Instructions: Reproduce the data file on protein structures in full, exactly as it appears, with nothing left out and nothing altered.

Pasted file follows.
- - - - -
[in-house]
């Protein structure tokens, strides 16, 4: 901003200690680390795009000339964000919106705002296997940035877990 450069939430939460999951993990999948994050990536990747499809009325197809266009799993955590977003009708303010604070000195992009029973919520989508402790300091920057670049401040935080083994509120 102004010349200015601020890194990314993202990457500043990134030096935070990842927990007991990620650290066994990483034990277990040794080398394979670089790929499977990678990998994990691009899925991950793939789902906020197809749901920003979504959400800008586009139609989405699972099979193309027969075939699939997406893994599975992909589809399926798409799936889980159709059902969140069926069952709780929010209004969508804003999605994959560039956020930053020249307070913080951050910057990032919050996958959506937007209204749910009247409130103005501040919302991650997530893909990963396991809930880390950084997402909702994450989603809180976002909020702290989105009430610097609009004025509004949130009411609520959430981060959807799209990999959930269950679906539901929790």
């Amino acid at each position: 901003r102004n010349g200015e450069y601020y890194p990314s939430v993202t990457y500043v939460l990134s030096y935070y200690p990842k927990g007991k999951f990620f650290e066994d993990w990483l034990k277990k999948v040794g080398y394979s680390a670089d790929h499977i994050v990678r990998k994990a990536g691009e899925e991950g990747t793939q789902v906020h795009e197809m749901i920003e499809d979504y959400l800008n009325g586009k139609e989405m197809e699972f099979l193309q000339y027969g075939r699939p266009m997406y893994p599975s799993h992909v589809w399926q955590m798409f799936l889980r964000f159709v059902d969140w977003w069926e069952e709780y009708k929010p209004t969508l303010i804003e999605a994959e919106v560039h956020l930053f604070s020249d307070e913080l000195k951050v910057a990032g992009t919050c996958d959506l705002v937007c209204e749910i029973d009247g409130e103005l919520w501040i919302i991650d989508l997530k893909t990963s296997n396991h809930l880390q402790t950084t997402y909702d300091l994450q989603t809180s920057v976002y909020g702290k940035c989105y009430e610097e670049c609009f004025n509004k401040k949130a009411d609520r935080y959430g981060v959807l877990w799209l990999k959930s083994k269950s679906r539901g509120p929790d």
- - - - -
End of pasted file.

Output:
[in-house]
């Protein structure tokens, strides 16, 4: 901003200690680390795009000339964000919106705002296997940035877990 450069939430939460999951993990999948994050990536990747499809009325197809266009799993955590977003009708303010604070000195992009029973919520989508402790300091920057670049401040935080083994509120 102004010349200015601020890194990314993202990457500043990134030096935070990842927990007991990620650290066994990483034990277990040794080398394979670089790929499977990678990998994990691009899925991950793939789902906020197809749901920003979504959400800008586009139609989405699972099979193309027969075939699939997406893994599975992909589809399926798409799936889980159709059902969140069926069952709780929010209004969508804003999605994959560039956020930053020249307070913080951050910057990032919050996958959506937007209204749910009247409130103005501040919302991650997530893909990963396991809930880390950084997402909702994450989603809180976002909020702290989105009430610097609009004025509004949130009411609520959430981060959807799209990999959930269950679906539901929790």
């Amino acid at each position: 901003r102004n010349g200015e450069y601020y890194p990314s939430v993202t990457y500043v939460l990134s030096y935070y200690p990842k927990g007991k999951f990620f650290e066994d993990w990483l034990k277990k999948v040794g080398y394979s680390a670089d790929h499977i994050v990678r990998k994990a990536g691009e899925e991950g990747t793939q789902v906020h795009e197809m749901i920003e499809d979504y959400l800008n009325g586009k139609e989405m197809e699972f099979l193309q000339y027969g075939r699939p266009m997406y893994p599975s799993h992909v589809w399926q955590m798409f799936l889980r964000f159709v059902d969140w977003w069926e069952e709780y009708k929010p209004t969508l303010i804003e999605a994959e919106v560039h956020l930053f604070s020249d307070e913080l000195k951050v910057a990032g992009t919050c996958d959506l705002v937007c209204e749910i029973d009247g409130e103005l919520w501040i919302i991650d989508l997530k893909t990963s296997n396991h809930l880390q402790t950084t997402y909702d300091l994450q989603t809180s920057v976002y909020g702290k940035c989105y009430e610097e670049c609009f004025n509004k401040k949130a009411d609520r935080y959430g981060v959807l877990w799209l990999k959930s083994k269950s679906r539901g509120p929790d």